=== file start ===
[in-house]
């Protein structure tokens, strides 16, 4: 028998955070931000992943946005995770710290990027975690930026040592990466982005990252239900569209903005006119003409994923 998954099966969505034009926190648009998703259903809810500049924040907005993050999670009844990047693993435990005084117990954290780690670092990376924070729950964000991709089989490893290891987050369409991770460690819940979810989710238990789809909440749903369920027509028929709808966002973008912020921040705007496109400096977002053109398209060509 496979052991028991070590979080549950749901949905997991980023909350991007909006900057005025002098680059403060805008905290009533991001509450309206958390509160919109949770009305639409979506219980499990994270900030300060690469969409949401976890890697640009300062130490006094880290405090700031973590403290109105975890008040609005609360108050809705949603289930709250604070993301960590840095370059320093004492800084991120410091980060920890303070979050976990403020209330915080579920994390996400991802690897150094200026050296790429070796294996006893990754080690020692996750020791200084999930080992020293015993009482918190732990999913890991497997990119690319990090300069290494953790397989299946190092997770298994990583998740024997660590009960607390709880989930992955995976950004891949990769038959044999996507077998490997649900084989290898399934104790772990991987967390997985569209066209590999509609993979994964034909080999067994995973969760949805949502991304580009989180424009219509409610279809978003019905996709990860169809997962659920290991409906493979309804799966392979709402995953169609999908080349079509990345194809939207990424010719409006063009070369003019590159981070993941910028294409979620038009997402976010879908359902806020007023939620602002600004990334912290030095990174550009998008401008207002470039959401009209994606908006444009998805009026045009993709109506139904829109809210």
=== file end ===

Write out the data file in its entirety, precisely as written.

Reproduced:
[in-house]
């Protein structure tokens, strides 16, 4: 028998955070931000992943946005995770710290990027975690930026040592990466982005990252239900569209903005006119003409994923 998954099966969505034009926190648009998703259903809810500049924040907005993050999670009844990047693993435990005084117990954290780690670092990376924070729950964000991709089989490893290891987050369409991770460690819940979810989710238990789809909440749903369920027509028929709808966002973008912020921040705007496109400096977002053109398209060509 496979052991028991070590979080549950749901949905997991980023909350991007909006900057005025002098680059403060805008905290009533991001509450309206958390509160919109949770009305639409979506219980499990994270900030300060690469969409949401976890890697640009300062130490006094880290405090700031973590403290109105975890008040609005609360108050809705949603289930709250604070993301960590840095370059320093004492800084991120410091980060920890303070979050976990403020209330915080579920994390996400991802690897150094200026050296790429070796294996006893990754080690020692996750020791200084999930080992020293015993009482918190732990999913890991497997990119690319990090300069290494953790397989299946190092997770298994990583998740024997660590009960607390709880989930992955995976950004891949990769038959044999996507077998490997649900084989290898399934104790772990991987967390997985569209066209590999509609993979994964034909080999067994995973969760949805949502991304580009989180424009219509409610279809978003019905996709990860169809997962659920290991409906493979309804799966392979709402995953169609999908080349079509990345194809939207990424010719409006063009070369003019590159981070993941910028294409979620038009997402976010879908359902806020007023939620602002600004990334912290030095990174550009998008401008207002470039959401009209994606908006444009998805009026045009993709109506139904829109809210």